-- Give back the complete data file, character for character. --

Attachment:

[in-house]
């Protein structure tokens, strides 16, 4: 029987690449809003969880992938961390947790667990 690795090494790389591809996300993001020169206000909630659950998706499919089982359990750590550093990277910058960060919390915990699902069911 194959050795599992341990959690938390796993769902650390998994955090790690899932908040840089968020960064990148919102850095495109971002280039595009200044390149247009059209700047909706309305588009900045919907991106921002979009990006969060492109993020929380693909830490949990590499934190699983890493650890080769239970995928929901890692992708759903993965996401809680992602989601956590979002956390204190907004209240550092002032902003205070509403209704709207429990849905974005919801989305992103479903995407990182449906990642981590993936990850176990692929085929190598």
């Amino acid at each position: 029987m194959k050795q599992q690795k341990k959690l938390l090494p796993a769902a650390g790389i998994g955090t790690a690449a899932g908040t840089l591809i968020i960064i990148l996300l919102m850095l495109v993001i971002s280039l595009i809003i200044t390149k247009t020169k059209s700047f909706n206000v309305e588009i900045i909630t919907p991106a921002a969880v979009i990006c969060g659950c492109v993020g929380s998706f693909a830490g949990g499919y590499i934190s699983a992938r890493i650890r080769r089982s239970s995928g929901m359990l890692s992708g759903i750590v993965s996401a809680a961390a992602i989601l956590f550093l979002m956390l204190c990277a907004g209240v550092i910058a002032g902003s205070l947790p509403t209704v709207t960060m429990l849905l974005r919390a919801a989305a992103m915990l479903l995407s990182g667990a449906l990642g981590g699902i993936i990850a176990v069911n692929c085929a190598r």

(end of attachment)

[in-house]
């Protein structure tokens, strides 16, 4: 029987690449809003969880992938961390947790667990 690795090494790389591809996300993001020169206000909630659950998706499919089982359990750590550093990277910058960060919390915990699902069911 194959050795599992341990959690938390796993769902650390998994955090790690899932908040840089968020960064990148919102850095495109971002280039595009200044390149247009059209700047909706309305588009900045919907991106921002979009990006969060492109993020929380693909830490949990590499934190699983890493650890080769239970995928929901890692992708759903993965996401809680992602989601956590979002956390204190907004209240550092002032902003205070509403209704709207429990849905974005919801989305992103479903995407990182449906990642981590993936990850176990692929085929190598």
């Amino acid at each position: 029987m194959k050795q599992q690795k341990k959690l938390l090494p796993a769902a650390g790389i998994g955090t790690a690449a899932g908040t840089l591809i968020i960064i990148l996300l919102m850095l495109v993001i971002s280039l595009i809003i200044t390149k247009t020169k059209s700047f909706n206000v309305e588009i900045i909630t919907p991106a921002a969880v979009i990006c969060g659950c492109v993020g929380s998706f693909a830490g949990g499919y590499i934190s699983a992938r890493i650890r080769r089982s239970s995928g929901m359990l890692s992708g759903i750590v993965s996401a809680a961390a992602i989601l956590f550093l979002m956390l204190c990277a907004g209240v550092i910058a002032g902003s205070l947790p509403t209704v709207t960060m429990l849905l974005r919390a919801a989305a992103m915990l479903l995407s990182g667990a449906l990642g981590g699902i993936i990850a176990v069911n692929c085929a190598r």